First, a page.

store it back for some reason.
  
  b0:	e7854200 	str	r4, [r5, r0, lsl #4]

cpu 0 branches here or skips

  
  b4:	e3a00000 	mov	r0, #0
  b8:	e51f10a0 	ldr	r1, [pc, #-160]	; 20 <.text+0x20>
  bc:	e59f2034 	ldr	r2, [pc, #52]	; f8 <.text+0xf8>
  c0:	e12fff14 	bx	r4


some error case?

  c4:	e320f003 	wfi
  c8:	eafffffd 	b	c4 <.text+0xc4>
	...
  fc:	00008000 	andeq	r8, r0, r0

quick review, this is again kernel7.img no config.txt so aarch32 on a pi3. start.elf is probably weeks old...

It is polling 0x400000cc plus an id register based offset so probably CC, DC, EC.

Code: Select all

  a4:	e7954200 	ldr	r4, [r5, r0, lsl #4]
  a8:	e1540003 	cmp	r4, r3
  ac:	0afffffc 	beq	a4 <.text+0xa4>
it didnt init to zero so perhaps the gpu did.

then it stores it back and then falls through to branch the address it found, there is no wfe/wfi. So in aarch32 you should be able to simply write your address of the code you want to enter (to 0x400000CC for example). Remember this is another core so you need to bootstrap it set the stack pointer at a minimum (that does not conflict with the other cores) plus anything else your bootstrap needs.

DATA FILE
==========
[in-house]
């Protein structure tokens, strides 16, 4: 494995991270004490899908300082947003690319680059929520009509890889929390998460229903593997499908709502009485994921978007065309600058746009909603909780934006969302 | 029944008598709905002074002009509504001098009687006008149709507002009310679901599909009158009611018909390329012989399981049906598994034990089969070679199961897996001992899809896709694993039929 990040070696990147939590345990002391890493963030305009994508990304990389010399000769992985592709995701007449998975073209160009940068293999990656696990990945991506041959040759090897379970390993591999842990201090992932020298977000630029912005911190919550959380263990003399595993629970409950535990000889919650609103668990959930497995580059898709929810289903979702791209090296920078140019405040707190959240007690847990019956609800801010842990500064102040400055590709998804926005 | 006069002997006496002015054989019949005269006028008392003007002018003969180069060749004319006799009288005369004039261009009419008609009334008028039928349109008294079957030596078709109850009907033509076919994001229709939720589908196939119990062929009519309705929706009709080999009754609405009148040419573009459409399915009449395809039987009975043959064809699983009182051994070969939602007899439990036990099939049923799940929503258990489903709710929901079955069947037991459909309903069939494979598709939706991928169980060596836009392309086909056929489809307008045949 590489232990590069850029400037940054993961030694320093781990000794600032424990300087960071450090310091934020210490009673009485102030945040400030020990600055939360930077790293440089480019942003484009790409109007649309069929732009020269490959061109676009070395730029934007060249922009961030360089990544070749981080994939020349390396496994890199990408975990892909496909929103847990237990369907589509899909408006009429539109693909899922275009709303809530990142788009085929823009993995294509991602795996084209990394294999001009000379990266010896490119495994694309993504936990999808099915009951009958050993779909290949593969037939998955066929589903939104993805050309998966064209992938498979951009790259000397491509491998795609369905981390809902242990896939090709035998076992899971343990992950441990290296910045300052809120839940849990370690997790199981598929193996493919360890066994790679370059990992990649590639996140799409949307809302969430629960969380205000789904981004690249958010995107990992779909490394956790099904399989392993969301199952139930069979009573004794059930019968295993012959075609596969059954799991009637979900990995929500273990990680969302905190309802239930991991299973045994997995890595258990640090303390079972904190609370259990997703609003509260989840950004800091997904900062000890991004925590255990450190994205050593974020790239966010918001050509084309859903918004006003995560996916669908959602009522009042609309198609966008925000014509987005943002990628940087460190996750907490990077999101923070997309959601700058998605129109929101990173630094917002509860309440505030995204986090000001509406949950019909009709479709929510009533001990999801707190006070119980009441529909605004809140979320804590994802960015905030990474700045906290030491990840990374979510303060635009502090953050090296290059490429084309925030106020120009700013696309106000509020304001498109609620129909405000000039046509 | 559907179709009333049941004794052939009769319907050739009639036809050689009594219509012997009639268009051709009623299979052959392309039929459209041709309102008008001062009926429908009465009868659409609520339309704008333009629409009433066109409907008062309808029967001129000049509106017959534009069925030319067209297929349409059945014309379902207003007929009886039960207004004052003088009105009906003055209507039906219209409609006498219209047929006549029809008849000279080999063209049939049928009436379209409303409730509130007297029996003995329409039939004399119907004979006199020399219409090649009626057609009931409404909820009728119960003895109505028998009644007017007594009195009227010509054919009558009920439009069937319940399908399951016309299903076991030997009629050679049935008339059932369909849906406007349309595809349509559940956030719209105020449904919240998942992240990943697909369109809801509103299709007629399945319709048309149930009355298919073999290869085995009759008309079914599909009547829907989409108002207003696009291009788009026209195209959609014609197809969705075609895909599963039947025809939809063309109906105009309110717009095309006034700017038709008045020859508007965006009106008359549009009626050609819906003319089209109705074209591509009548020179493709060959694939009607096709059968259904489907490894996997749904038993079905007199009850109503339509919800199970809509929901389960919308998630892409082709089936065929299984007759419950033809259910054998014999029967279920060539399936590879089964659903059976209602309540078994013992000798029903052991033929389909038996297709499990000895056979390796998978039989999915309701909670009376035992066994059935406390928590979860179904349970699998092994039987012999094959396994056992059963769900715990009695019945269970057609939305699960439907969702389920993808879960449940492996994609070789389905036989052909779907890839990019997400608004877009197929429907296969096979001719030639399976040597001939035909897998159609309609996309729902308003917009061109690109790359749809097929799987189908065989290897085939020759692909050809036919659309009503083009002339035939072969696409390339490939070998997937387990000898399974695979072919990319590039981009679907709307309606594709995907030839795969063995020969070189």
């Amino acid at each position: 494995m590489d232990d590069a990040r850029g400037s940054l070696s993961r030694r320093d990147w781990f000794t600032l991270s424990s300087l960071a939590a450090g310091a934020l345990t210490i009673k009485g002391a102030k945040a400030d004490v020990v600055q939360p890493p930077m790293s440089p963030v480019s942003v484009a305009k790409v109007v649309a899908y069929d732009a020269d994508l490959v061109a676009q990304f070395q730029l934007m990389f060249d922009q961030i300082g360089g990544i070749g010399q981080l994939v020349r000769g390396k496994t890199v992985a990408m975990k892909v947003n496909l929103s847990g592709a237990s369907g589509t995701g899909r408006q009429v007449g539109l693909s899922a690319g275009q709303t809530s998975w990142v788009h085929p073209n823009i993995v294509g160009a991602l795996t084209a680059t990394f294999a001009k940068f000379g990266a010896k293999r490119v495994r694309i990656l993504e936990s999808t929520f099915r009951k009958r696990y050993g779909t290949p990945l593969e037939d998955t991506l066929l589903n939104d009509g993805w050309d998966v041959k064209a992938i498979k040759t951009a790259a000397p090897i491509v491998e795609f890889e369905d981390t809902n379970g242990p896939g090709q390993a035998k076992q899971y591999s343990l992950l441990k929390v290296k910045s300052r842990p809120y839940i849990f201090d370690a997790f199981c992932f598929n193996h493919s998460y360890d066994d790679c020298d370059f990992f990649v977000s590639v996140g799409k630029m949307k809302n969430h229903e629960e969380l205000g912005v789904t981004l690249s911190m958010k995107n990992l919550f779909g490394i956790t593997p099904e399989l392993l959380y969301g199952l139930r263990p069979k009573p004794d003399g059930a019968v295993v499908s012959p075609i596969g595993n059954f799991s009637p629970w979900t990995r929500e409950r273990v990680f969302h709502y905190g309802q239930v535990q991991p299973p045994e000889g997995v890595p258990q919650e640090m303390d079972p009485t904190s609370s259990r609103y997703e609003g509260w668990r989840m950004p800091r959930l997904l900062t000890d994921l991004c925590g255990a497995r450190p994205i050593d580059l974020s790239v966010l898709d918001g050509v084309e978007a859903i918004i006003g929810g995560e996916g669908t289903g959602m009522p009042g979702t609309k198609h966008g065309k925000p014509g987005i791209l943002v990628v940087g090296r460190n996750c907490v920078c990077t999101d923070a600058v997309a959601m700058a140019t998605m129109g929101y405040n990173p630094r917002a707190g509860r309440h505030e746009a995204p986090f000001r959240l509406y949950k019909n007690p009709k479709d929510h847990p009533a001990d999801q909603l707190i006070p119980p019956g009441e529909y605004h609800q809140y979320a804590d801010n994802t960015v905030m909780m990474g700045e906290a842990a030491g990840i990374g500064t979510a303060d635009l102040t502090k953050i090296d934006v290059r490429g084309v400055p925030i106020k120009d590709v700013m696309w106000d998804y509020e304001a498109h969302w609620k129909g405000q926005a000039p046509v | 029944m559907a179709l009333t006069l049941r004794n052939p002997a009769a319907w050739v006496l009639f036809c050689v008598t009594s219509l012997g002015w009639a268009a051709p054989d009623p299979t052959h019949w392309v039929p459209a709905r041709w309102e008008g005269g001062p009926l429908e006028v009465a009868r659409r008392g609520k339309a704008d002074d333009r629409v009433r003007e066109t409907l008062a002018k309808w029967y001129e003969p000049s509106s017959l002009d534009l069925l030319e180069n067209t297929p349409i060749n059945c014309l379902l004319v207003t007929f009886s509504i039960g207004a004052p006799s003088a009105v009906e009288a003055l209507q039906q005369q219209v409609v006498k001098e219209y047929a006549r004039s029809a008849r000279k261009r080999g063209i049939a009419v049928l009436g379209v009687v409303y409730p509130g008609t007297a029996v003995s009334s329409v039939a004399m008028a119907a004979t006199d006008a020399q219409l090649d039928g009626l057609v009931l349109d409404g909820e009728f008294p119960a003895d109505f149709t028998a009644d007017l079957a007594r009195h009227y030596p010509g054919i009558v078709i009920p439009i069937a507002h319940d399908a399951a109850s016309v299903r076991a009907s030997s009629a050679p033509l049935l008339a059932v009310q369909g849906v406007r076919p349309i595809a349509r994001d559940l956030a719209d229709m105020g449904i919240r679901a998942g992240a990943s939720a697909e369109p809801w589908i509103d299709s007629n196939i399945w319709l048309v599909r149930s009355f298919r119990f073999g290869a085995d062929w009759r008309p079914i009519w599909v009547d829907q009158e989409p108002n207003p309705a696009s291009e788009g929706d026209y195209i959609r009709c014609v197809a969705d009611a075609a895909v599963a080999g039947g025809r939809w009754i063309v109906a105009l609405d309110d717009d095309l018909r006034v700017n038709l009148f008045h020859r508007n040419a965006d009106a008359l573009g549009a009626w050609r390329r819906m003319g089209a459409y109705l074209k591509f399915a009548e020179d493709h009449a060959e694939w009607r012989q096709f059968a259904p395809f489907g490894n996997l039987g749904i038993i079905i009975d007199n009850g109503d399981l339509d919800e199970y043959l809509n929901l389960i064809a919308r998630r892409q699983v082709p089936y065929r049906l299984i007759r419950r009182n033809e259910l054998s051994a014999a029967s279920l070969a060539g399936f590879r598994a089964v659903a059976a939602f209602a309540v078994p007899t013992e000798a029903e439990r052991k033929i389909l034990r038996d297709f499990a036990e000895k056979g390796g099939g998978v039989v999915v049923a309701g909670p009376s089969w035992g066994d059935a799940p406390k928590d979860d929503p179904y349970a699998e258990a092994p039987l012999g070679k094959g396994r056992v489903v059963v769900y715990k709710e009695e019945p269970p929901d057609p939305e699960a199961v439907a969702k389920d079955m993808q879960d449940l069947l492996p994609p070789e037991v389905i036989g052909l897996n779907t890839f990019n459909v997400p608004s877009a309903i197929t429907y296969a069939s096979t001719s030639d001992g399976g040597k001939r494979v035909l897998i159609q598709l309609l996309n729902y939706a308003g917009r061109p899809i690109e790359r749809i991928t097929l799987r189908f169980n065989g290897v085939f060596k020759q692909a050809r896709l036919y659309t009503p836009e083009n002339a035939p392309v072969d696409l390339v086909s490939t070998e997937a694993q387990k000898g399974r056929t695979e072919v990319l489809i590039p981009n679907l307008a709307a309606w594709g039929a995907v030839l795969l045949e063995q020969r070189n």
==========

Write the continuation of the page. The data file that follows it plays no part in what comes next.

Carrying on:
Last edited by dwelch67 on Sat Jul 22, 2017 12:03 am, edited 1 time in total.

pmcg521
Posts: 34
Joined: Thu Jun 08, 2017 2:41 pm

Re: Run all 4 cores Raspberry Pi 3

Fri Jul 21, 2017 7:11 pm

Dwelch67, I have seen your nice example implementation in https://github.com/dwelch67/raspberrypi ... r/multi00/ and it does work correctly, randomly starting the cores that fight for address 0x40. I wanted to start each one at a different address and then access them like you did by waiting until the value at the address 0x40 changes. To do this, I instead tried using address 0x40 for core 1, 0x50 core2, and 0x60 core 3 in start.S [based on how you used all 0x40 within start_cpux]. Then I access them as such, following your method (for example, this is for accessing core 2):

Code: Select all

uint strt2, b_strt2;
PUT32(0x50, 0);
uint strt2 = GET32(0x50);
start2();
b_start2 = GET32(0x50);
if(strt2 != b_strt2){
    strt2 = b_strt2;
    printf("strt2 = 0x%X\r\n", strt2);
}
But doing it this way does not reach the if statement. Could it be something with the addresses I used? Why did you use 0x40? Also noteworthy: before this code, I am parsing atags at 0x100.

LdB
Posts: 1207
Joined: Wed Dec 07, 2016 2:29 pm

Re: Run all 4 cores Raspberry Pi 3

Fri Jul 21, 2017 7:27 pm

dwelch67 wrote: Remember this is another core so you need to bootstrap it set the stack pointer at a minimum (that does not conflict with the other cores) plus anything else your bootstrap needs.
Dammit sometimes I hate you :-)

I have no stack pointer and the dam thing is in HYP mode still isn't it ... arg I am doubly dorked !!!!!!!!!

Let me guess the Pi3 extra cores are in EL3 mode not even HYP need to go and check all that. I think you solved the mystery.

banspri
Posts: 24
Joined: Tue Jun 27, 2017 11:02 pm

Re: Run all 4 cores Raspberry Pi 3